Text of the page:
Description:

BACKGROUND OF THE INVENTION

Generally, the technical field involves information systems that display and visualize information in accordance with the amount of screen space available. Specifically, it involves healthcare information systems for displaying and visualizing patient data according to the amount of screen space available.

Information systems are used in a number of industries to provide a display and/or visualization of a variety of data points. Often, the data comes from numerous applications. It is convenient for the user to simultaneously have access to each of these multiple applications.

For example, healthcare information systems currently provide the display and visualization of a variety of patient information, including vital signs, laboratory results, measurements, etc. Physicians, nurses and hospital personnel often need access to a variety of different data sources during patient care. It is important that the caregivers have quick access to a variety of information sources because some conditions require immediate attention, creating dangerous time constraints.

Current information systems display information using a multiple document interface (MDI). This interface allows the user to access multiple documents. MDI is a programming interface for creating an application that enables users to work with multiple documents at the same time. Each document is in a separate space with its own controls for scrolling. The user can see and work with different documents such as a spreadsheet, a text document, or a drawing space by simply moving the cursor from one space to another.

However, this interface displays information in a static form. This means the information remains constant even though the size or shape of the display may change. If a user wants to view information in a minimized document, he or she must open or expand the minimized document in order to attain the useful information. For example, when a window is minimized to 50% of its original size, the data in the window remains its original size. This means portions of the data are no longer visible. The user must either expand the document or scroll through the minimized window. This causes the user to lose access to useful information.

BRIEF SUMMARY OF THE INVENTION

Certain embodiments of the present technology provide systems and methods for displaying and visualizing information in accordance with the amount of screen space available. Specifically, it involves systems and methods for displaying and visualizing patient data in a healthcare environment according to the amount of screen space available.

Certain embodiments of the present method of displaying and visualizing information in accordance with the amount of screen space available comprise determining a first set of display information based on a set of data points and a size of a first window; displaying the first set of display information in the first window using a first graphical representation; resizing the first window to form a second window of a different size than the first window; determining a second set of display information based on the set of data points and the size of the second window; and displaying a second graphical representation within the second window such that the second graphical representation depicts the second set of display information. These steps can be performed sequentially or in another order. In one embodiment of the present method the set of data points relate to patient information.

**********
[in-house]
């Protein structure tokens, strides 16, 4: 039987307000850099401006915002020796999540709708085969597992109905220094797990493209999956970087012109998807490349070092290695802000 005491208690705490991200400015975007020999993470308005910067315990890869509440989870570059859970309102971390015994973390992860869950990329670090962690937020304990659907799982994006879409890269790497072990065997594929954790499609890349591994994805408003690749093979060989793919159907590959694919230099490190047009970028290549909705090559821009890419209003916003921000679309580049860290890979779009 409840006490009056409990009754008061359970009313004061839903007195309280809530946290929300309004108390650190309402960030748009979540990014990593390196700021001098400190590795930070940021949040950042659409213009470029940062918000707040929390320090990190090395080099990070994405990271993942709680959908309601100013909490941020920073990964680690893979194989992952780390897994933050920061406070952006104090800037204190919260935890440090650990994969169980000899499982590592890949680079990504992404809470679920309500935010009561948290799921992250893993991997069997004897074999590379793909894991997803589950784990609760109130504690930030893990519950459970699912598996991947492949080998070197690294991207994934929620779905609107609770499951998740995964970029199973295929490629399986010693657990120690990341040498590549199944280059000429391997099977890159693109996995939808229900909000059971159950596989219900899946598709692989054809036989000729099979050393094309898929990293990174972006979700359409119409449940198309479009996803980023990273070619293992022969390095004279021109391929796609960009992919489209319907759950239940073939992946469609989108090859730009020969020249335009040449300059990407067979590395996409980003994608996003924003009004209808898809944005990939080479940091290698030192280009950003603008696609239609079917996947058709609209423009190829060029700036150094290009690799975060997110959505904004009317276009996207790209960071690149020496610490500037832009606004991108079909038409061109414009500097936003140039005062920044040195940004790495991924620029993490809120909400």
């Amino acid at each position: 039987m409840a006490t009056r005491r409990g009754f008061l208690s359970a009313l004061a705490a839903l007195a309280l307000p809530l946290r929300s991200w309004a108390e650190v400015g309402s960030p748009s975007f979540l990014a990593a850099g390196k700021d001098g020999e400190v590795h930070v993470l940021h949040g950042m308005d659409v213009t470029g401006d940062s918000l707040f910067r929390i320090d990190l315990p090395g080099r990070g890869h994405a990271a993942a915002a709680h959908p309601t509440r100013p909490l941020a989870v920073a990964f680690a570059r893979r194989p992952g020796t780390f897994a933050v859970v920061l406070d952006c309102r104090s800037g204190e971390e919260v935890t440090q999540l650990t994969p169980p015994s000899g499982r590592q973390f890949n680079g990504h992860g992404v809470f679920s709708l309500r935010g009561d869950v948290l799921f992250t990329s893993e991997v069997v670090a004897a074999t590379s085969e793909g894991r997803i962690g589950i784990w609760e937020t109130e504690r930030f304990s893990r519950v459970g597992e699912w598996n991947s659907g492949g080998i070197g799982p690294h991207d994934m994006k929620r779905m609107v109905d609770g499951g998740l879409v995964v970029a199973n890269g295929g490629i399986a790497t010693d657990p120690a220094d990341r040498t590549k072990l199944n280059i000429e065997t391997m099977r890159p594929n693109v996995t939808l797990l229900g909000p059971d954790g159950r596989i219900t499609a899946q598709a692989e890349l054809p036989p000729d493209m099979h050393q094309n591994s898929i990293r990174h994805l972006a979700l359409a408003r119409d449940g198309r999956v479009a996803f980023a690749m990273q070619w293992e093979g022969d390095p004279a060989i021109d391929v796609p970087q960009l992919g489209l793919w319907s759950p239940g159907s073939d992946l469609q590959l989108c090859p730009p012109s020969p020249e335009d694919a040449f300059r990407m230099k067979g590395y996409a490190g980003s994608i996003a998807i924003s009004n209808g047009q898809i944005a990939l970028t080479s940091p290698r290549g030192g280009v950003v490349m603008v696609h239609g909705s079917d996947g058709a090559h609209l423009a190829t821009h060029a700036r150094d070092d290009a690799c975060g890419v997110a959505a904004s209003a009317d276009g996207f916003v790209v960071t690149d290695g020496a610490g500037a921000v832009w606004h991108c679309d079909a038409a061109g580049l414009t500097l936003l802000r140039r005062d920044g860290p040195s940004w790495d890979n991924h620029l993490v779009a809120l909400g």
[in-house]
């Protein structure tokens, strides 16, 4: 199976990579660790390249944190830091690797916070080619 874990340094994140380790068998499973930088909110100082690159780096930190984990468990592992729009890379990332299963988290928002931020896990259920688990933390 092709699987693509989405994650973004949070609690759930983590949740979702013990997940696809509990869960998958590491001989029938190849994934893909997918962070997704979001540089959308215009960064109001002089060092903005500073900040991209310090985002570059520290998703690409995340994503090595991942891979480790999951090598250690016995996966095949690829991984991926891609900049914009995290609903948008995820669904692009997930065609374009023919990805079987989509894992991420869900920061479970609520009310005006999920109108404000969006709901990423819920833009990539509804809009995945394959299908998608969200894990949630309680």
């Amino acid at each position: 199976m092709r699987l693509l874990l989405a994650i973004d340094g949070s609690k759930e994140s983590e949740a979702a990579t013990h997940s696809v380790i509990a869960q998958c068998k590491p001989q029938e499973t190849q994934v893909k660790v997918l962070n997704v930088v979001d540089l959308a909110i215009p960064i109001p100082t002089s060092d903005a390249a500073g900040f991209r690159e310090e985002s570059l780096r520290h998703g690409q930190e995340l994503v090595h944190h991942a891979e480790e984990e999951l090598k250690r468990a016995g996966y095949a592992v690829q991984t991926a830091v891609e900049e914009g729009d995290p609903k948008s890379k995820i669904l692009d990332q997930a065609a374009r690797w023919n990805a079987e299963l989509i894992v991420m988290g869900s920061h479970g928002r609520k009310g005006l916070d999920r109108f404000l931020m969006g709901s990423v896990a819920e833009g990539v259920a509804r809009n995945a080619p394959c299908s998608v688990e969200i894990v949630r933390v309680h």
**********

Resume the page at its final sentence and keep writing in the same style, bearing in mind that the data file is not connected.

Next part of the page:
Certain embodiments of the present system for displaying and visualizing information in accordance with the amount of screen space available comprise a database containing data points; a worklist wherein the worklist determines various sets of display information corresponding to a set of data points and wherein the various sets of display information correspond to various amounts of screen space available; a scalable user interface wherein, prior to resizing a first window, the interface uses a first graphical representation to represent a first set of display information corresponding to an amount of screen space available in the first window and after resizing a second window uses a second graphical representation to depict a second set of display information corresponding to an amount of screen space available in the second window. In one embodiment the set of data points relate to patient information.

Another embodiment of the present technology is a computer-readable medium having a set of instructions for execution by a computer, the set of instruction comprising a determination routine configured to determine sets of display information based on a set of data points and various amounts of screen space available; a display routine configured to display a first set of display information in a first window using a first graphical representation wherein the first set of display information corresponds to an amount of screen space available in the first window; a resizing routine configured to resize the first window to form a second window of a different size than the first window; a second display routine configured to display a second graphical representation within the second window such that the second graphical representation depicts a second set of display information and wherein the second set of display information corresponds to an amount of screen space available in the second window. In one embodiment of the computer-readable medium the data points relate to patient information.